Word Count: 549

Crusoe’s Nightmare

A Close Reading of Robinson Crusoe’s Dream During His Sickness

“In this second sleep, I had this terrible dream…I thought he lifted up the spear that was in his hand to kill me.”

At first glance, this dream in the context of what is happening at the time in the novel seems to make no sense. Among the chaos of sickness, struggle, and desperate pleas to God for mercy, Crusoe has a nightmare that shakes him to the core.

The setting of the dream is very important. Immediately, Crusoe is described as outside his walls and on the ground. The description is a seemingly intentional attempt to portray him as weak. He has been removed from the safety and comfort of his walls/cave and placed outside, into the world of the savage. In addition, he is as low as we can get, on the ground. Being on the ground is weak compared to standing strong. He is demonstrated as helpless to the ensuing events.

A mysterious figure descends from a “black cloud,” with a “countenance so inexplicably dreadful.” The ‘man’ shakes the air and ground when he walks, and points his spear at Crusoe, repeating that he must pay for his sins. The ultimate question boils down to, who is the figure? I assert that it’s God, in a wrathful state. Crusoe had been praying for hours before going to sleep for mercy and salvation, and perhaps this is God’s response. I believe Defoe intended it to be a representation of God’s wrath coming to essentially convey, “How can you pray for mercy when you have committed so many sins?” The figure is presented as well as “full of light,” so much so that Crusoe could barely look. The ‘man’ was emblazoned in a fire. A common theme with the divine is that they are light. God is often presented as a graceful yet powerful light. This power and light are maintained here, just in a more threatening and destructive context. This is the wrathful side of God, the side that wants payment for sins.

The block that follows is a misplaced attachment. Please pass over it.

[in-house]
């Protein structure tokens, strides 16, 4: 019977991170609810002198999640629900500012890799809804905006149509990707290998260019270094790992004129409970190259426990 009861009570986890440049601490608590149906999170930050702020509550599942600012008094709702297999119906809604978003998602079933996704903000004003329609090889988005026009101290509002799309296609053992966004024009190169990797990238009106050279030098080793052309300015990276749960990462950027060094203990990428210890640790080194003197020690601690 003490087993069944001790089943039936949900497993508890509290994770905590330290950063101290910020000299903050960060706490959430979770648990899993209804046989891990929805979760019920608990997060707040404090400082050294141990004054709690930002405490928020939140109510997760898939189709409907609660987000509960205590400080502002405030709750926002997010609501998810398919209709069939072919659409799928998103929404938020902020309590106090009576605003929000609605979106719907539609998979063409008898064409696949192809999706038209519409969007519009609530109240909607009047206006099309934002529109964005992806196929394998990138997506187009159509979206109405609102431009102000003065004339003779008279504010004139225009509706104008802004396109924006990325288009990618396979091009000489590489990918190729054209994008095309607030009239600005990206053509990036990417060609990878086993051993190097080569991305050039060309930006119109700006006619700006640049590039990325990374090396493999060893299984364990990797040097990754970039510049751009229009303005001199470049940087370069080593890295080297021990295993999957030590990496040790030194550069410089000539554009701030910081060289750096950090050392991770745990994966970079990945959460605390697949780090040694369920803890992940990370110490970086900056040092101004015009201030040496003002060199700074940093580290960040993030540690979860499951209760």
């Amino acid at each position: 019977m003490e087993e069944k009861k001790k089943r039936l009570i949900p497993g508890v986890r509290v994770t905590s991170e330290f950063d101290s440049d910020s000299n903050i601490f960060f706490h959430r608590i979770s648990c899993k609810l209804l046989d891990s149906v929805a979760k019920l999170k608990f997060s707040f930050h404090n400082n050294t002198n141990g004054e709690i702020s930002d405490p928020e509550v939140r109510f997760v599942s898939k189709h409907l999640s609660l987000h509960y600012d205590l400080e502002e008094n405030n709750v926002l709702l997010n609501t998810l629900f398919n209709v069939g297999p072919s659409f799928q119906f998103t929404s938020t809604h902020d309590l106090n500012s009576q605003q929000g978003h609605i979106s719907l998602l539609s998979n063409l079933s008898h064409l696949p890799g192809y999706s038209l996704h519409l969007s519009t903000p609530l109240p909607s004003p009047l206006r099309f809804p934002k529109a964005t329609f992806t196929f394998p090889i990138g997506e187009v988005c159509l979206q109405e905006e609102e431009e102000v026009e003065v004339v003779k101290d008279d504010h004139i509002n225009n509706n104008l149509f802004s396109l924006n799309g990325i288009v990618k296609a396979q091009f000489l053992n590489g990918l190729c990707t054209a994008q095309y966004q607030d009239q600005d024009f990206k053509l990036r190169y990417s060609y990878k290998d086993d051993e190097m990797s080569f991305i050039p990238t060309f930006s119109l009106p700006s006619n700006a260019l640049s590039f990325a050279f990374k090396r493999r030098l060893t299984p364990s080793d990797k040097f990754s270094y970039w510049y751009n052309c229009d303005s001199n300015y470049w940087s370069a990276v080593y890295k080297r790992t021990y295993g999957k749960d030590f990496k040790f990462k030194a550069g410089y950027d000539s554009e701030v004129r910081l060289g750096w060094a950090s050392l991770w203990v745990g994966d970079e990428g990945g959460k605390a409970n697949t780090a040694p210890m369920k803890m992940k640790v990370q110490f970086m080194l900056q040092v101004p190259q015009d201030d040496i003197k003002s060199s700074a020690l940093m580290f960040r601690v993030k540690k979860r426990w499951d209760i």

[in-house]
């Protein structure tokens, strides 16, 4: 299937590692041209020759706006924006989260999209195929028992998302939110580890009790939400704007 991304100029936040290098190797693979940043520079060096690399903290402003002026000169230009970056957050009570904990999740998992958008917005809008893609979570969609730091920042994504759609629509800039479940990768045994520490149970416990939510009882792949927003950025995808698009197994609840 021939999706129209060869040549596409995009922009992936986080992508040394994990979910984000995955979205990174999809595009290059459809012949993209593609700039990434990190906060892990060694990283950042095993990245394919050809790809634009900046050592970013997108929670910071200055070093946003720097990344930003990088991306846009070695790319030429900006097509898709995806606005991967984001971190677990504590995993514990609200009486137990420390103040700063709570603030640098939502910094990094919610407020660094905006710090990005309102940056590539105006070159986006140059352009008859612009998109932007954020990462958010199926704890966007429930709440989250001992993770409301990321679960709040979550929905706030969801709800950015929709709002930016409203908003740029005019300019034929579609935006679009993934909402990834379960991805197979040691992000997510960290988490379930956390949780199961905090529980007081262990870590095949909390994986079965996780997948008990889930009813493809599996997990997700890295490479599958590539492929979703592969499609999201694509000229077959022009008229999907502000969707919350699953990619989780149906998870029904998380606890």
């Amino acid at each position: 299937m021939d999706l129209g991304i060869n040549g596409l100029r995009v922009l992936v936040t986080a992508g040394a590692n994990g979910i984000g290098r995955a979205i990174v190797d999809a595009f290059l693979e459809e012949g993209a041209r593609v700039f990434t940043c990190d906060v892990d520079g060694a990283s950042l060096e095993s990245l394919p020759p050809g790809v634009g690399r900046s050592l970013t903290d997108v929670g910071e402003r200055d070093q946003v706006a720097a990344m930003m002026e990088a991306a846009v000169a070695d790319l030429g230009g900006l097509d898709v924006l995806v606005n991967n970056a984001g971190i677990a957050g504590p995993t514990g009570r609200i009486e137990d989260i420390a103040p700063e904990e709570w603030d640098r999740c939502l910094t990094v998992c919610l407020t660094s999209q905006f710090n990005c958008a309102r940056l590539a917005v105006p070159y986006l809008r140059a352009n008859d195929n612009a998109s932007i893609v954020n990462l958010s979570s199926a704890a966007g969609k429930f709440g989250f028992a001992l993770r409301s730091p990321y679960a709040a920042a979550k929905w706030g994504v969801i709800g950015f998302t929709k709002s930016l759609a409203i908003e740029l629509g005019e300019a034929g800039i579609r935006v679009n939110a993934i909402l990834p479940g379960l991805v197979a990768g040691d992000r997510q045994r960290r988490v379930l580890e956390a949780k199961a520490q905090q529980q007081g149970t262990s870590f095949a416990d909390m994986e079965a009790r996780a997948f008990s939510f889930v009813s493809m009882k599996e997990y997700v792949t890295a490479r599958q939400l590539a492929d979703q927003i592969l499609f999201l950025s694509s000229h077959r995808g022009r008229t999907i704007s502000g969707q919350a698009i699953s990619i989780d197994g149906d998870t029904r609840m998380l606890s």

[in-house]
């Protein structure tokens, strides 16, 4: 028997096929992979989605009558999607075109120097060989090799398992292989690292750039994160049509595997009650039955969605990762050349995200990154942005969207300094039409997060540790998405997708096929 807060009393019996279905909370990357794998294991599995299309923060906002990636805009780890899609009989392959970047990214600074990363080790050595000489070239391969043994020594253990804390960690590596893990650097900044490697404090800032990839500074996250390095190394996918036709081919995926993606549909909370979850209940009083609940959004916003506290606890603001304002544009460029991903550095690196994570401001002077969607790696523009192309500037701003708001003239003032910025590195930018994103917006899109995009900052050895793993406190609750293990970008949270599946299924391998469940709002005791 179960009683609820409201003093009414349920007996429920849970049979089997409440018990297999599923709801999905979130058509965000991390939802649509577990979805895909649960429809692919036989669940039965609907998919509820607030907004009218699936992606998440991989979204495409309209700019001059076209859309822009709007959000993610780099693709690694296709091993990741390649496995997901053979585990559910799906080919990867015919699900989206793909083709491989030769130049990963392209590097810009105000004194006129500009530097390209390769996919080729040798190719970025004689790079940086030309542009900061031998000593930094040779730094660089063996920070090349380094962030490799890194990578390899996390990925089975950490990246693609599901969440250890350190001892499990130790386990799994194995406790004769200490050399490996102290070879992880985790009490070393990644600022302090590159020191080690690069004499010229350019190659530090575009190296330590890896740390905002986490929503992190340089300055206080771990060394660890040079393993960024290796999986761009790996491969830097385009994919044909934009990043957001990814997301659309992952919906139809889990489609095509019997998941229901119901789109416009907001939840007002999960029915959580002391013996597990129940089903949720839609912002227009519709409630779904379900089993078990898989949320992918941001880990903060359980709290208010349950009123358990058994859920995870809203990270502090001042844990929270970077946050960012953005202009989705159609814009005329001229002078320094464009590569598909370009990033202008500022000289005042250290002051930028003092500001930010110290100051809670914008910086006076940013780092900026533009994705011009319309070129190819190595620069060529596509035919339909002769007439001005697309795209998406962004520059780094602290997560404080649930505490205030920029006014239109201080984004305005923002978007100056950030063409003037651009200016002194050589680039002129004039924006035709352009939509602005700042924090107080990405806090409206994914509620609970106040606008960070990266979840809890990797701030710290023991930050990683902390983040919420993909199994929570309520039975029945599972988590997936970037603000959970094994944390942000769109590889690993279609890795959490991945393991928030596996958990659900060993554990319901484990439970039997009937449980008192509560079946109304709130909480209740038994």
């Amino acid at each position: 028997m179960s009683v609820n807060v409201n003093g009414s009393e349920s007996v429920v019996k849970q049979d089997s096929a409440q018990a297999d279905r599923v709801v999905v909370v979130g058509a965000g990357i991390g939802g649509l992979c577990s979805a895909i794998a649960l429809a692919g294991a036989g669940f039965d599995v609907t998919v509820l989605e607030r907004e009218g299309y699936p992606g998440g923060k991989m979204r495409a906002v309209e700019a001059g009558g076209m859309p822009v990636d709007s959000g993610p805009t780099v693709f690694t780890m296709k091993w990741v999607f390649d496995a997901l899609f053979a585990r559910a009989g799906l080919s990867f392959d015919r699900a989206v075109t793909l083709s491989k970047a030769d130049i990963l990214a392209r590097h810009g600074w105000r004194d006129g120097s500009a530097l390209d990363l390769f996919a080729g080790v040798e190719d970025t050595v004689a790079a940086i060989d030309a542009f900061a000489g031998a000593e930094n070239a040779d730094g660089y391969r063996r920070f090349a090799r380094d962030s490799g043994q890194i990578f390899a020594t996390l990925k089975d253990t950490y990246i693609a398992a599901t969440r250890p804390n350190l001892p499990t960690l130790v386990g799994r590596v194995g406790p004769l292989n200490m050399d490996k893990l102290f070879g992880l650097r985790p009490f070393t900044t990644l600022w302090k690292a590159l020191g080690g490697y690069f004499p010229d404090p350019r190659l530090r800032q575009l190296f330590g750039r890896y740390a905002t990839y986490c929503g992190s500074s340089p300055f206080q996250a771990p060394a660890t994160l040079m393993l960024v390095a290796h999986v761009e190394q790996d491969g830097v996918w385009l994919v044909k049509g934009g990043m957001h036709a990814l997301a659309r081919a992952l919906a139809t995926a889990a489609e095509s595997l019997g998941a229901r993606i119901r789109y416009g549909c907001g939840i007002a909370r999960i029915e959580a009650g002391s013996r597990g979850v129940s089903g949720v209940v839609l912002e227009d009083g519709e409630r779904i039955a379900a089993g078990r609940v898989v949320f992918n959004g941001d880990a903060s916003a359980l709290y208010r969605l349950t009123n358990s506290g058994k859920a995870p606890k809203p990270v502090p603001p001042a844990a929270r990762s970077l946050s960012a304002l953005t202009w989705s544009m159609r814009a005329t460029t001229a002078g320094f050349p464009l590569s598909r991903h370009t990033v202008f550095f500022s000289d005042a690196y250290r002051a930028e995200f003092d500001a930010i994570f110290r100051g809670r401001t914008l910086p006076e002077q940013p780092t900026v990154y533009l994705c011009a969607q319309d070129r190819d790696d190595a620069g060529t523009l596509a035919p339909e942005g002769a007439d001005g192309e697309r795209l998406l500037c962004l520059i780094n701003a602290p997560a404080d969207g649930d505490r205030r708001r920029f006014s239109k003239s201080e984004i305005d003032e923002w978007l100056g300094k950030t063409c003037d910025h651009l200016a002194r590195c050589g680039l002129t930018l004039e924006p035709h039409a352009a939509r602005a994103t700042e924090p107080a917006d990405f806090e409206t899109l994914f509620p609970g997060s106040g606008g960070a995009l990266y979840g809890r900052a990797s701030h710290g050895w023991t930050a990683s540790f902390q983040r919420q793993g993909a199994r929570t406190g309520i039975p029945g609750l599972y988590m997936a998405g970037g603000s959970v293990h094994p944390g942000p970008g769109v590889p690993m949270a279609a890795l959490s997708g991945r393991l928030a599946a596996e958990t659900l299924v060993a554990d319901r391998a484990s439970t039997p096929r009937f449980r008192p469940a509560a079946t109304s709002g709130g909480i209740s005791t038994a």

Ultimately, what is the point of the dream? The eBook chapter title is labeled, “Conscience-Stricken.” This inspires me to think that Crusoe is having encounters with his conscience, his sense of right and wrong and that Defoe is using God as a means of presenting/conveying that message. The ‘man’ in the dream repeats that Crusoe must pay for his sins, indicating that there are consequences for actions. Crusoe, throughout his life, had disobeyed and sinned in several areas. He went against his father’s will and ignored several seemingly divine warning signs that he should not be sailing (meaning the storms, wrecks, and enslavement/escape before his ultimate arrival on the island). Perhaps Defoe intended the dream to indicate that God was punishing Crusoe for these things through a terrible sickness. An indication that this whole time, God has been involved in the direction of Crusoe’s life (a prominent belief at the time of the novel’s creation, divine intervention and God’s plan). For these reasons, I believe the dream is intended to be a divine intervention in Crusoe’s life, one intended to force him to run into his conscience and evaluate himself.